Medieval Teddington

An island in the river called Creweyte is mentioned in 1502 and in the 18th century there were two aits, which are now joined to the mainland. One island was to the south of the surviving Trowlock Island, and one to the north, which has since disappeared. A lock was opened in 1811, and though it ceased to be the lowest on the river about a hundred years later, it still marks the end of the tidal reach of the river. There was a weir on the Thames at Teddington by 1345, which was destroyed about 1535. A lock and weir was rebuilt in 1858 and has been rebuilt several times following floods until the present double lock was opened in 1904. The footbridge over the lock was opened five years earlier.

Teddington’s major roadway runs south from the London Road at Isleworth to Kingston, where a bridge has crossed the Thames since before 1219. The Teddington and Kingston Road end was turnpiked in 1767. Waldegrave Road and Park Road may have come about through traffic to and from Hampton Court Palace. Other modern routes probably follow much the same course since the Middle Ages. Those in the west over the common came about during the Inclosure of 1800.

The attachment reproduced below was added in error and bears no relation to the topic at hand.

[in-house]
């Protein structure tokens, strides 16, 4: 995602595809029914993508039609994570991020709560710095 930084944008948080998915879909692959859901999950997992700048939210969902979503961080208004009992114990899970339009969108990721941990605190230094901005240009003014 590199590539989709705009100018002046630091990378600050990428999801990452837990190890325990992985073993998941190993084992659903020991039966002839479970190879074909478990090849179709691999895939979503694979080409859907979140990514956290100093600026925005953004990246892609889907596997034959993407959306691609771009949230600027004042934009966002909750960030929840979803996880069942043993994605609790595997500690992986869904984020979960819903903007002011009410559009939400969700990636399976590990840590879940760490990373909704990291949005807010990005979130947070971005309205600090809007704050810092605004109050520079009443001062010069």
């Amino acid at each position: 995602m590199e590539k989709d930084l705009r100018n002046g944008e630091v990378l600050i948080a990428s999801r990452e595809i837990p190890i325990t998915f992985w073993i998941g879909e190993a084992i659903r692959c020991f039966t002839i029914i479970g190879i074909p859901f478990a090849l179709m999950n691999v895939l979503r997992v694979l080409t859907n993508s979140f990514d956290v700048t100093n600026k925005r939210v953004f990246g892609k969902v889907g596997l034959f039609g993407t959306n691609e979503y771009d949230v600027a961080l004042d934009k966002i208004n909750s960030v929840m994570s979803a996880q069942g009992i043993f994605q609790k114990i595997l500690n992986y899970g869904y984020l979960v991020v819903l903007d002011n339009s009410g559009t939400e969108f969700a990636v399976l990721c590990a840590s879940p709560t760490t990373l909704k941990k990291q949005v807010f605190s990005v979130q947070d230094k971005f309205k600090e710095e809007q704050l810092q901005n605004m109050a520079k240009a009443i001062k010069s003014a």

Although Teddington is first documented around 1100, prehistoric and Bronze Age finds indicate occupation long before that time. Settlement probably grew up close to the river at the corner of High Street and Twickenham Road, near the parish church and where the manor house once stood. In 1754 a watercourse was made from springs on the common to supply clean water to the village and houses springing up along what is now the High Street. Piecemeal development spread to the village pond at the corner of what is now Park Road and there was another small settlement on the edge of the common close by.

The common, which was part of Hounslow Heath, covered the whole of the parish west of Park Road and Stanley Road. It contained 450 acres when it was enclosed in 1800 and may once have stretched eastwards to Waldegrave Road. Fields lay to the north and south of the village, a great deal of which was enclosed after 1800. Before then, what open-fields remained consisted of North Field to the east of Waldegrave Road and South Field, covering nearly all the parish south of the village and west of Broom Road. The area of North Field included Sparksmead, which was of medieval origin and perhaps lay near the brook which divided Teddington from the open fields of Twickenham. In the Middle Ages these would have been a collection of separate furlongs rather than large, open fields. There was no woodland in the manor by the 14th century.

Stuart Teddington »